Schwab U.S. Dividend Equity ETF (SCHD)
Launched in 2011, this $39 billion ETF tracks the investment results of the Dow Jones U.S. Dividend 100 Index. Its constituents are among the largest, most well-established firms in the U.S. It has an annual expense ratio of 0.06%.

Investments That Perform Poorly During a Recession

Now that we’ve covered the asset classes that perform relatively well during a recession, let’s take a minute to highlight the ones that do not do so well.

The riskiest assets to hold during a recession are as follows:

  • Highly speculative investments, such as cryptocurrencies and venture capital funds
  • Growth-oriented small-cap and mid-cap stocks with low dividend yields
  • Non-investment grade bonds (junk bonds) with very poor credit ratings
  • Leveraged loans with weak collateral structures

These assets are highly sensitive to economic distress, and during tough times, they expose investors to significant price volatility and the potential for permanent loss of capital.

Other Frequently Asked Questions

What is a Recession?

A recession is an economic environment that is characterized by a sustained decline in economic activity, depressed consumer and business sentiment and a relatively high level of unemployment. Periods of high inflation can also be a telltale sign of a recession.

While there is no exact way to quantify the moment a recession occurs, economists often say a telltale sign is when there are two consecutive quarters of negative growth of gross domestic product (GDP)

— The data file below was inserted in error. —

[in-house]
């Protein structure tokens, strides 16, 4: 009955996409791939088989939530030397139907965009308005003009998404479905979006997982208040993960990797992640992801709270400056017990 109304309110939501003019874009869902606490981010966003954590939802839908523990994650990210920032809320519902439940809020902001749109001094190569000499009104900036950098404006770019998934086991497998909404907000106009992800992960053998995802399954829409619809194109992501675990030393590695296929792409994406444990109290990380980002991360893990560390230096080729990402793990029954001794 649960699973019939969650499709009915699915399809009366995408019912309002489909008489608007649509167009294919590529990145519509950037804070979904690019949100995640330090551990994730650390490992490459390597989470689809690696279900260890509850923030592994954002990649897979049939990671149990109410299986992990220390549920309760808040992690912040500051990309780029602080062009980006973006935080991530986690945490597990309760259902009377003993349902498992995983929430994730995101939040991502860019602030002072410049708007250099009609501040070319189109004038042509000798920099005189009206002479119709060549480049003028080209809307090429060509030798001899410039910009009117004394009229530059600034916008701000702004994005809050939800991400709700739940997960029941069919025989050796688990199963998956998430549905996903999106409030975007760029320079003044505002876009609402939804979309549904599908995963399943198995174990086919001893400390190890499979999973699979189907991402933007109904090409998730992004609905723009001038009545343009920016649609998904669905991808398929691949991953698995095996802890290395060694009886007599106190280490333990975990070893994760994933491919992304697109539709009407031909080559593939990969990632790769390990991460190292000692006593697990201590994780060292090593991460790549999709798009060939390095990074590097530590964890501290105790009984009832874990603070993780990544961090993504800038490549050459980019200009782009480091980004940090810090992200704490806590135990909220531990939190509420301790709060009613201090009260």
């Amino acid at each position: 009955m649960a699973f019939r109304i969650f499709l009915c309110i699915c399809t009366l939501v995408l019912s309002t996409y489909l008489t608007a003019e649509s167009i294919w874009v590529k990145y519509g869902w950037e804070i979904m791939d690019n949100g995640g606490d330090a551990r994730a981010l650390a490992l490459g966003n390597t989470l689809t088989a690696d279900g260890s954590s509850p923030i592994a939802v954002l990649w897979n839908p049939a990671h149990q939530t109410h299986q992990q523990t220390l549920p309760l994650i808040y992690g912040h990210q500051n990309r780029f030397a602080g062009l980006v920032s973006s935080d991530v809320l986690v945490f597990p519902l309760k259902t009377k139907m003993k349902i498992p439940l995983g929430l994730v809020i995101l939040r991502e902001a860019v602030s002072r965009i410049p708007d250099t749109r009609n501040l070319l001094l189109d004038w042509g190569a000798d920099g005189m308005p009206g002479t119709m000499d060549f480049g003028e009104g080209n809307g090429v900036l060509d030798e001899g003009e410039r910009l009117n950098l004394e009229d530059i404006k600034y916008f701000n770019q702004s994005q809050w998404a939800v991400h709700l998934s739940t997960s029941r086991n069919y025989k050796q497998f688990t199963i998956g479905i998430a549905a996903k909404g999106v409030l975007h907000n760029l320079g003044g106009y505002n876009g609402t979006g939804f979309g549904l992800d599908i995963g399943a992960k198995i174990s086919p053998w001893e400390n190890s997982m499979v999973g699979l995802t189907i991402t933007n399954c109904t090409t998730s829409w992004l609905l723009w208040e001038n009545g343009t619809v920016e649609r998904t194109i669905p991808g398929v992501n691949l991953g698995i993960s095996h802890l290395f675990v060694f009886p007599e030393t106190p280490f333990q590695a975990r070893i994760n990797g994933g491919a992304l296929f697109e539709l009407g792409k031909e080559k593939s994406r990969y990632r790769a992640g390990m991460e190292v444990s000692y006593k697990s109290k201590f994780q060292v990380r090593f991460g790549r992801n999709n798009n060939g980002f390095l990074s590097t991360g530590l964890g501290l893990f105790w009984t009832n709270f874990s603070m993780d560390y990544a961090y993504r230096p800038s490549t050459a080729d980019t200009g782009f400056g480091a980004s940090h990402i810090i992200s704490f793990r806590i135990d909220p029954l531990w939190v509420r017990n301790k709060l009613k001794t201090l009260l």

If you notice this trend, you’ll want to take a look at your strategies for investing during high inflation.

Is there a recession coming in 2022?

Since the economy has experienced two consecutive quarters of negative GDP growth through June 30, 2022, many people claim we are already in a recession. This claim is also supported by flagging levels of consumer confidence and business investment.

However, one significant data point contradicts the recession claim: the unemployment level is currently very low (3.5% according to the latest report from the U.S. Bureau of Labor Statistics).

Where is the best place to put your money in a recession?

An investor should strive to maintain a long-term perspective that aligns with his or her time horizon. This entails maintaining a strategic asset allocation throughout multiple economic cycles. The allocation should be designed to optimize long-term performance, and it should not be subjected to knee-jerk reactions and drastic changes.

That said, modest tweaks that capitalize on the current economic environment can be sensible. During a recession, it usually makes sense to increase allocations to the following assets: cash and cash equivalents, precious metals, investment-grade bonds and large-cap, defensive stocks.


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Last Modified: May 8, 2023

4 Cited Research Articles

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  1. Corporate Finance Institute. (n.d.). Volatility. Retrieved from https://corporatefinanceinstitute.com/resources/knowledge/trading-investing/volatility-vol/
  2. Investor.gov. (n.d.). Exchange-Traded Fund. Retrieved from https://www.investor.gov/introduction-investing/investing-basics/glossary/exchange-traded-fund-etf
  3. U.S. Bureau of Economic Analysis. (2022, April 26). Gross Domestic Product. Retrieved from https://www.bea.gov/resources/learning-center/what-to-know-gdp
  4. U.S. Bureau of Labor Statistics. (2022, August 5). Employment Situation Summary. Retrieved from https://www.bls.gov/news.release/empsit.nr0.htm